As ‘Candidatus Accumulibacter’ is often enriched for their capacity to remove phosphorus, their high abundance can increase their susceptibility to phage attack. It has been reported that abundant bacteriophage-like particles coupled with declining abundance of ‘Candidatus Accumulibacter’ and lysed ‘Candidatus Accumulibacter’ cells strongly suggested that phage infection was the main cause for ‘Candidatus Accumulibacter’ mortality [18]. Furthermore, the addition of bacteriophage-containing supernatant to other wastewater sludge also demonstrated similar decline in the abundance of ‘Candidatus Accumulibacter’, resulting in poor phosphorus removal [18]. These observations strongly suggest that phage infection can alter bacterial communities and their functionality of the systems in which they are present. The presence of certain bacteriophage families may be an indication that phage predation and the lysis of specific bacteria are required during the process of granulation. The change in abundance of Microviridae and Podoviridae (which are generally lytic phages) and Siphoviridae (temperate phages) were positively correlated with the increase in sludge particle size (Fig. 3b) and Microviridae were associated with changes in bacterial composition (Fig. 3c). While network analysis suggested that Podoviridae may be selectively predating on Verrucomicrobium (Fig. 4), the bacterial targets in flocs and granules of Microviridae, Podoviridae and Siphoviridae remain unclear. Verrucomicrobia are common in many wastewater treatment plants though a specific function has not been attributed to them [35, 36].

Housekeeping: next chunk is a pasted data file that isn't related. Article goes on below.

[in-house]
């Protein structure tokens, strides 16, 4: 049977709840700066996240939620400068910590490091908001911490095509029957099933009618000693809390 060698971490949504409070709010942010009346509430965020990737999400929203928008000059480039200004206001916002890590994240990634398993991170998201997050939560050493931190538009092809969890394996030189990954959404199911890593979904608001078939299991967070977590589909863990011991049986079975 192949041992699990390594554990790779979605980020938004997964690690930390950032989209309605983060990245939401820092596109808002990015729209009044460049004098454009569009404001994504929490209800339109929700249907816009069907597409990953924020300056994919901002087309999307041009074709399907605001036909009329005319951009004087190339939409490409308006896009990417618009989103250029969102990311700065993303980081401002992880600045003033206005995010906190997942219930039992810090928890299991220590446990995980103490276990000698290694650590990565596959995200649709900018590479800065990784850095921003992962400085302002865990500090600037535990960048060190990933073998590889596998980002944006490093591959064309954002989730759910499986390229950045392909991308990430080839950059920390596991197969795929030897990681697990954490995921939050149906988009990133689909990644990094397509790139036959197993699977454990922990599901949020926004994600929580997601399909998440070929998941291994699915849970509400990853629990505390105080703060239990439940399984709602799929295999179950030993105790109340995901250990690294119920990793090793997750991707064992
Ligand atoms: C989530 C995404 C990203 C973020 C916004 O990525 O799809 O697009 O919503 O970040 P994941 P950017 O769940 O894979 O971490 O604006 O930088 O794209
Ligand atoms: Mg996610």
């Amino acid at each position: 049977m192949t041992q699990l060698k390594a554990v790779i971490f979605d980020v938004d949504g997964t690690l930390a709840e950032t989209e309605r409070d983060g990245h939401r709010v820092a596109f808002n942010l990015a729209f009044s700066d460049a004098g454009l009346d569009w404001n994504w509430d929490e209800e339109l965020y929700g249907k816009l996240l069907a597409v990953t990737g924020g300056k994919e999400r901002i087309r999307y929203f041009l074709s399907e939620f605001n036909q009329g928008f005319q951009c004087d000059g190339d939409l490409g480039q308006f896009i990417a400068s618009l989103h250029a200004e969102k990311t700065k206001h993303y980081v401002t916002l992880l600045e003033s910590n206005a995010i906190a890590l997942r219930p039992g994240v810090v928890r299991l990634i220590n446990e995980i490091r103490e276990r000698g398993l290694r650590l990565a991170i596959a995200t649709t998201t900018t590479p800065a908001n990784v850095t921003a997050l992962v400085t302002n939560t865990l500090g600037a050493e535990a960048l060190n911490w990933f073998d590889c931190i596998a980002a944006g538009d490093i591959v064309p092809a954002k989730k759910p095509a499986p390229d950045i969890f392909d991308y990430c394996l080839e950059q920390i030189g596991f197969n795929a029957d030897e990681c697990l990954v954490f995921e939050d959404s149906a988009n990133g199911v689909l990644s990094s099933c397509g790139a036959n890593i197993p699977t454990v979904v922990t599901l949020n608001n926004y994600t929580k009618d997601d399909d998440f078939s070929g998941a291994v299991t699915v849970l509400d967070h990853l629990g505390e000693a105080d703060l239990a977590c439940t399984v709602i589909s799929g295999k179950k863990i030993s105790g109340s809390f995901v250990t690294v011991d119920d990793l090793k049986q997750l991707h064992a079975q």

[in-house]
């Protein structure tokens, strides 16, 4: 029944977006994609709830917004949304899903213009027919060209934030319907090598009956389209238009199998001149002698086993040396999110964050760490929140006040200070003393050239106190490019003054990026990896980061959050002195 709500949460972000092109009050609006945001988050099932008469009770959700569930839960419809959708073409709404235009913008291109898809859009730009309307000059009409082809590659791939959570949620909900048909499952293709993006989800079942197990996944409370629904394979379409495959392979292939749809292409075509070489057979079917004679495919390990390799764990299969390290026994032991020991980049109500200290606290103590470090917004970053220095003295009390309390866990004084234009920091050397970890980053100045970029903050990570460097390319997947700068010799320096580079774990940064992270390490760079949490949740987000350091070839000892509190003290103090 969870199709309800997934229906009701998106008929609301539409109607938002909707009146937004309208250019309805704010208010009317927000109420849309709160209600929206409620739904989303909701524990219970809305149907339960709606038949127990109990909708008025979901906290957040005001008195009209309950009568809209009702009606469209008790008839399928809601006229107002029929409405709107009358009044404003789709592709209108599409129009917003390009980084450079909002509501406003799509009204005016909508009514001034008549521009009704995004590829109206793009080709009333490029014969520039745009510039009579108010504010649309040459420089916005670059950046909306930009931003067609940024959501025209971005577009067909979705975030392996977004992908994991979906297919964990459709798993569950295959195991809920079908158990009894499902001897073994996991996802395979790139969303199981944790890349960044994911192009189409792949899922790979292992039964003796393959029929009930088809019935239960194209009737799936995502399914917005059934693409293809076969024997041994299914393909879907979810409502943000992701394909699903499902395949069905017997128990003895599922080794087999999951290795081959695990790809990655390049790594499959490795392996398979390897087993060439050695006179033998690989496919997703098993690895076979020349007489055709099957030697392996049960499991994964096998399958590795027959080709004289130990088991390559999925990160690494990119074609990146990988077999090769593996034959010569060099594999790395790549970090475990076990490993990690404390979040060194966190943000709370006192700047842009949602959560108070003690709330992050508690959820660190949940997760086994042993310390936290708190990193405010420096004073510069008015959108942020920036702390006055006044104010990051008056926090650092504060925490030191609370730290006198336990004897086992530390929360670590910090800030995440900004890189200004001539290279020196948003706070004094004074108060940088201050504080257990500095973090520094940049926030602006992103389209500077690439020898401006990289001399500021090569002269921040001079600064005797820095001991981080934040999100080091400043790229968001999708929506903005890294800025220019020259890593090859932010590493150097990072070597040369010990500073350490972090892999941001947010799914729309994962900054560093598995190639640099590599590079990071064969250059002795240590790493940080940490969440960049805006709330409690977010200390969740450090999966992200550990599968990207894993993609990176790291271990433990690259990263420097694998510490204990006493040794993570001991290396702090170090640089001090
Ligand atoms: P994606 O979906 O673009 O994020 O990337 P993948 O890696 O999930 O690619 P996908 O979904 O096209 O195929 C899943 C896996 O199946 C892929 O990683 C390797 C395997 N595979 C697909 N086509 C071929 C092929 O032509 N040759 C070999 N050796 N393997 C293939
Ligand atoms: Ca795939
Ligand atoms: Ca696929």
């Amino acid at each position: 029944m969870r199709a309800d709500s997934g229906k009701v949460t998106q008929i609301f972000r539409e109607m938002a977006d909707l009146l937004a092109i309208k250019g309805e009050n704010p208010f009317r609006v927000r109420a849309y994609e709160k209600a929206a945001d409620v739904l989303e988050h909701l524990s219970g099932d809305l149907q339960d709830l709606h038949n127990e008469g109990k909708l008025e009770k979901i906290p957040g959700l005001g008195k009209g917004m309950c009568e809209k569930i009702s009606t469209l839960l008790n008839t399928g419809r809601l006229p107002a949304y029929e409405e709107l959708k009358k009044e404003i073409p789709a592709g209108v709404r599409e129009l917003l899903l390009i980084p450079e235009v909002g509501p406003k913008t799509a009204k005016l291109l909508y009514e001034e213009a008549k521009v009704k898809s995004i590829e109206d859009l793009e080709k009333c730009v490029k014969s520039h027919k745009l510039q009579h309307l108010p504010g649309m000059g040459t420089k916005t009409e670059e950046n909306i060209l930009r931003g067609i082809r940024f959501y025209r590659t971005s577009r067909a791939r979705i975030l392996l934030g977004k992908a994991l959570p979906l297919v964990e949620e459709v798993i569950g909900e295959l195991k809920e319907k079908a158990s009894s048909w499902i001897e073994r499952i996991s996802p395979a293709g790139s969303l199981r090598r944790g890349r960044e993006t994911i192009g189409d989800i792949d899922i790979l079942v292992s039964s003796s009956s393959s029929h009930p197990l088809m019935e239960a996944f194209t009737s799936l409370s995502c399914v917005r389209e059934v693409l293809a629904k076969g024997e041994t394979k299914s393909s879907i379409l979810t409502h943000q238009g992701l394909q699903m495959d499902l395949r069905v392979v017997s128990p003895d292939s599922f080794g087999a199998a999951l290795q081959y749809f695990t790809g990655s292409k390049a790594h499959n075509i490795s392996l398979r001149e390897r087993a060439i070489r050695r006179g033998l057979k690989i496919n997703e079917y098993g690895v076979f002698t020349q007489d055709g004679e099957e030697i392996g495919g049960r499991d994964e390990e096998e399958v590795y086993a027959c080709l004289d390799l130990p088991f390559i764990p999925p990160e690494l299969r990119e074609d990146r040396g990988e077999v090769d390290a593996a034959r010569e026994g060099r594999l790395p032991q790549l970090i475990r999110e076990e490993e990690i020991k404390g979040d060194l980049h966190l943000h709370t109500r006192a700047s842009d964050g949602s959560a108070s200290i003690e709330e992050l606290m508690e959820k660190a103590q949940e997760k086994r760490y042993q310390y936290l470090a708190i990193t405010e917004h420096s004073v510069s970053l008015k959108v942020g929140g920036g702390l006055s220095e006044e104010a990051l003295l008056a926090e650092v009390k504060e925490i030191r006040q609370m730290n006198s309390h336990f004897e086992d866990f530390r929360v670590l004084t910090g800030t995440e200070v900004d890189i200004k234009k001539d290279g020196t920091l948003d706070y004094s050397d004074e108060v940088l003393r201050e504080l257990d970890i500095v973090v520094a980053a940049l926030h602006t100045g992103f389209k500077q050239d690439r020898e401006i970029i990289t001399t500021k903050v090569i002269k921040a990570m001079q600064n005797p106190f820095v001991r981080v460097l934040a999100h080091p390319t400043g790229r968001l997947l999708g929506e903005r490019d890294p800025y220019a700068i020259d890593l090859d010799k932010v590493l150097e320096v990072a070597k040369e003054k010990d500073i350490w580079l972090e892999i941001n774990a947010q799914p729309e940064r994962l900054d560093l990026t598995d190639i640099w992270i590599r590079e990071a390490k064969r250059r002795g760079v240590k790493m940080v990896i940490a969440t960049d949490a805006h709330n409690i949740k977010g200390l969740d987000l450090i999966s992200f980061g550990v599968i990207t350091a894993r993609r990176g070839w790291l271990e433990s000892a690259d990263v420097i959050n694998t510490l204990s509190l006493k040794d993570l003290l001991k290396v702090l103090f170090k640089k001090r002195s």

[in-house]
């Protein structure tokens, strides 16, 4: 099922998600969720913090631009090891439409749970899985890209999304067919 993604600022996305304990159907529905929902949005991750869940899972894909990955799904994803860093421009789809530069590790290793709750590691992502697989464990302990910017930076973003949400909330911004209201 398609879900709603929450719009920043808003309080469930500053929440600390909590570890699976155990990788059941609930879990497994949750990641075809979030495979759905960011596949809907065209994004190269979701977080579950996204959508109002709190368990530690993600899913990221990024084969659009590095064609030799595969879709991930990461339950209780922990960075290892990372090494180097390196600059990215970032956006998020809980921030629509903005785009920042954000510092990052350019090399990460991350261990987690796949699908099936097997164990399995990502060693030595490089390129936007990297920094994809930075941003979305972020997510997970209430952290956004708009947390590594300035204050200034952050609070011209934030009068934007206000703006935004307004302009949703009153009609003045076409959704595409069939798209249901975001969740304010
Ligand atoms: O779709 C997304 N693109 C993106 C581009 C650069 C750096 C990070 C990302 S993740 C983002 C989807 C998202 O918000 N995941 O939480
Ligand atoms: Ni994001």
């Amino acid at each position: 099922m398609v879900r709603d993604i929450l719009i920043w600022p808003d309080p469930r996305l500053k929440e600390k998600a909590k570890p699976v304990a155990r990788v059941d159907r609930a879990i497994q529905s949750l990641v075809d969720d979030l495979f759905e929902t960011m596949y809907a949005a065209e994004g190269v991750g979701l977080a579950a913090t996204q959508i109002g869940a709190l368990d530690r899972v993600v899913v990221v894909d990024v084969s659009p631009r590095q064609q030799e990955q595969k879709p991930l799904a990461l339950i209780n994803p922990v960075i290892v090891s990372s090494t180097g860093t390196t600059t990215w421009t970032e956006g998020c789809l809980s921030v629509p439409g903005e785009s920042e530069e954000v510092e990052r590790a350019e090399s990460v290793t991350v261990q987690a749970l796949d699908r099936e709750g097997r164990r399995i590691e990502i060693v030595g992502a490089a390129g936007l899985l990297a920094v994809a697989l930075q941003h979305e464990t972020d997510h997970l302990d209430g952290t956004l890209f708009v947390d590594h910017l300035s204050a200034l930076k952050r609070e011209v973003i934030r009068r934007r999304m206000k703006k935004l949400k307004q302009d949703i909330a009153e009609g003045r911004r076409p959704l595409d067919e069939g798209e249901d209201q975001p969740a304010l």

Although the role of lytic phages in the formation of aerobic granules is still unknown, a recent study demonstrated that bacteriophage-mediated extracellular DNA release was found to be vital for the structural stability of smaller aerobic granules [20]. Extracellular DNA containing clustered regularly interspaced short palindromic repeats (CRISPR) spacers was found to be part of the aerobic granular structure and extensive flocculation happened upon treatment with DNase I [20]. In our study here, the sequences associated with lytic phages from Microviridae and Podoviridae were constantly detected during the granulation process, suggesting that bacterial hosts associated with these families of lytic phages were present and phage lysis were actively ongoing throughout granulation. The increased abundance of Inoviridae (which are generally non-lytic filamentous bacteriophages) [37] in the reactor effluent at weeks 5, 7, 8 and 9 (Fig. 3a) coincided with the appearance of compact aggregates (Fig. 1). Inoviridae also seemed to influence changes in the bacterial community (Fig. 3c), in particular for weeks 4 to 8, when the sludge was in the initiation to early maturation stages of granulation. Aerobic granule development has been suggested to be similar to biofilms that are surface associated [38], both containing EPS in their structure [26] as well as adhesion and cell-cell contact [39]. As for surface-associated biofilms, it is possible that filamentous phages play a role as a structural component in the granule as well. An example would be for the Pf4 filamentous phage in Pseudomonas aeruginosa biofilms where the phage organises the biofilm matrix into a liquid crystal structure that has increased viscosity and adhesion [27].